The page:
Over this past weekend, I finished watching a talk by Brother Phap Hai, which he gave at Deer Park Monastery on June 21st, 2018. I watch a fair amount of Dharma talks online and I found this one in particular to be very powerful. If you’d like to check it out, click here. Side note: if you’re like me and it’s helpful to watch talks in segments, there are good stopping/pausing points in this talk at 17.40 and 31.05 (the total run time is 54.55).

From Brother Phap Hai’s talk:

“The fundamental insight of Buddhism is that if we look deeply into our lives, into our situation, with appropriate attention, then the path reveals itself naturally.”

 

Seven Treasures of the Heart

as offered by the Buddha in the Dhana Sutta

1. Confidence

2. Mindfulness trainings

3. Self-reflection

4. Concern

5. Listening

6.Generosity

7. Discernment

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On Motorcycling

My husband Mike leading the way through Glacier National Park, July 2018

On Motorcycling

To experience what it means to fall in love with motorcycling – to have an enthusiasm alight and burn within – one needs to embody certain qualities:

  1. An ability to sit still.
  2. Adaptability to weather varying road conditions.
  3. Fortitude (cuz it can sure get gusty out there)
  4. Enough openness of heart to allow the wind of a ride to clear out the mental static, replacing the day’s un-pleasantries with spaciousness and ease.
  5. Strength of character to both hold your own and be a good pack member.
  6. Steadiness of disposition.
  7. A go-with-the-flow approach to life enough to make it possible for the rumble of an engine beneath you to stir up a power that recharges you.
  8. An appreciation of what the open road has to teach and offer.
  9. An admiration for the capacity of a ride’s ability to alter your perspective of time and space and sense of connection.
 

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I sit for the benefit of all beings

When I sit in meditation – when I close my eyes and practice to come back to the sensations of my in-breath and out-breath, over and over and over again – I do so not only for my own benefit, but for yours too, my friend.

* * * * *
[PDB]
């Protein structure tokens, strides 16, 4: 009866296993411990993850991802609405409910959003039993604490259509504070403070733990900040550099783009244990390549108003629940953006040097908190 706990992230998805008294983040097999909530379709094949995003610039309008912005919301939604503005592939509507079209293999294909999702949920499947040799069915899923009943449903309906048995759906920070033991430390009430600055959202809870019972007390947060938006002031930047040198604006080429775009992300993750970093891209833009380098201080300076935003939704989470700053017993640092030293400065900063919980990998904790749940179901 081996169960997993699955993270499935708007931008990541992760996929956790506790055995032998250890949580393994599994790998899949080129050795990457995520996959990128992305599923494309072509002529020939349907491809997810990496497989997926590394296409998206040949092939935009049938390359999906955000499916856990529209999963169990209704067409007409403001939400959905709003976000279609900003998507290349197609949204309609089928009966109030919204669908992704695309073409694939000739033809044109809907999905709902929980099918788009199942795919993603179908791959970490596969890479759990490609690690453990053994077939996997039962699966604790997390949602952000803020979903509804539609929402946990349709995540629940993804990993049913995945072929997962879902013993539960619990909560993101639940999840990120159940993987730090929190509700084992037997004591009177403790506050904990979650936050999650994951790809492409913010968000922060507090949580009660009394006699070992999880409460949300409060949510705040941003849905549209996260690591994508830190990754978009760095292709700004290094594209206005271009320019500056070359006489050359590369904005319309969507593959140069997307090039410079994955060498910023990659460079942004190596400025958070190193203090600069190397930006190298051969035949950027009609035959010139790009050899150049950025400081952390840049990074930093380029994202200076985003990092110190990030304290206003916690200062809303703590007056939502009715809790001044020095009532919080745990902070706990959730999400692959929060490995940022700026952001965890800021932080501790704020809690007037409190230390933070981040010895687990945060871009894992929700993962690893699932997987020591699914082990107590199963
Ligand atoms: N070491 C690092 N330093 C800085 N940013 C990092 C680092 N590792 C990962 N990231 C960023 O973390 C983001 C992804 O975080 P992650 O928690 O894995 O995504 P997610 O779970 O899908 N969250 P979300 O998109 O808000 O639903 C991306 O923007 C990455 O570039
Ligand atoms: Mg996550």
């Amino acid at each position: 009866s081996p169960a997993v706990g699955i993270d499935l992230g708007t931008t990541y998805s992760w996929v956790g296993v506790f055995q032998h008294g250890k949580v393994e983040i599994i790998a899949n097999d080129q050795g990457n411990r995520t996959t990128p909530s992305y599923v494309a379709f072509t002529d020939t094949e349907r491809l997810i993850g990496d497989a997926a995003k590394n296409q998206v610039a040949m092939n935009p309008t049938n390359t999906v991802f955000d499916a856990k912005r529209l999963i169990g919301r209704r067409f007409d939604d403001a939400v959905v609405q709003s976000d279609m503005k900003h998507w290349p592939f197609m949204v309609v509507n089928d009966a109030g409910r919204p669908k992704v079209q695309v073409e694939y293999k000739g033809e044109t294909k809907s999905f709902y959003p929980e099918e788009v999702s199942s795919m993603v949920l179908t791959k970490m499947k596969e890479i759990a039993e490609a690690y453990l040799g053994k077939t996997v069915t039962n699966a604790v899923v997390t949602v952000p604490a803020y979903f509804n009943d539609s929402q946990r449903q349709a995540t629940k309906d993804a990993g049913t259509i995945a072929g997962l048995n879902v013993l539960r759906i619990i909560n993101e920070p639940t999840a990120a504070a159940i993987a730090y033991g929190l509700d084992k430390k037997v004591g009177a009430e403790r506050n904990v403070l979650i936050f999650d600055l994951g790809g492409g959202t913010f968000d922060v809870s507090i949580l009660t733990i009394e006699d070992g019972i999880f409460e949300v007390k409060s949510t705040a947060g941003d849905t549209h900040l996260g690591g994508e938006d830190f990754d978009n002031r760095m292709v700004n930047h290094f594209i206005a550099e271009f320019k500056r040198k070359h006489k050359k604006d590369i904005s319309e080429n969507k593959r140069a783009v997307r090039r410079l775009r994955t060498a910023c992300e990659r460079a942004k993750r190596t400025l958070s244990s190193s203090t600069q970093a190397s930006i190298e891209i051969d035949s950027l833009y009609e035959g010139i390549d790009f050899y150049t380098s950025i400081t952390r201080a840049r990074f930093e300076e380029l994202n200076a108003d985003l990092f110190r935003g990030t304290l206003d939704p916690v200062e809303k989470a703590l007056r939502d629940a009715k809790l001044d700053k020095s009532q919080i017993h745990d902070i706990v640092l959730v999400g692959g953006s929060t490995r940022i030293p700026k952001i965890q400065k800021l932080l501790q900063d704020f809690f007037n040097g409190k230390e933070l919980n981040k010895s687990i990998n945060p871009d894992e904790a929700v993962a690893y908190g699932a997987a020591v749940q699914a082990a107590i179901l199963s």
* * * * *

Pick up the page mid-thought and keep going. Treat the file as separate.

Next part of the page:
I sit for the strangers I’ll pass by today; for those I’ll have brief interactions with; for those I work beside; for the members of my household: 2-legged and 4-legged alike; for the neighbors I might wave hello to; for my family members who live states away; for my friends near and far.

Sitting in meditation every day is one of the most potent and powerful acts I can engage in, to help support me in my aspiration to be of service and benefit to as many beings as I can muster reaching.

 
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Posted by on July 25, 2018 in Everyday Practice

 

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The Zen of Motorcycling

My new bike: Crow Rider (2009 Kawasaki Vulcan, 500)

 

We can read social media posts, online accounts, manuals, books, and anthologies all about motorcycles.

We can buy all the proper and fancy gear and gadgetry.

We can hang out with bikers; learn the culture; adopt the lingo; rally the biker spirit within.

We can become a MC enthusiast, going so far as to adorn our daily 4-tire vehicle with a bumper sticker that reads: “My other car is a motorcycle,” so everyone is sure to know.

We can even have a bike and trick it out with bells and whistles and state-of-the-art this and eye-catching that.

But none of this can teach us how to ride.

To learn, we have to get on the bike and cruise around.

We have to get comfortable wielding it to and fro; experience the subtleties; navigate turns and winding roads; practice how to stop at red lights without lurching around like a bucking bronco.

We can only know what it is to breathe in the fragrant tangle of pine trees or a freshly cultivated field of hay while going 70-mph on a bike by doing it. There is no other proper substitute aside from bearing direct witness.

And then to gain skill, we have to keep riding.

We have to keep lacing up our boots, firing up the engine, ratcheting on our helmet, and taking to the road.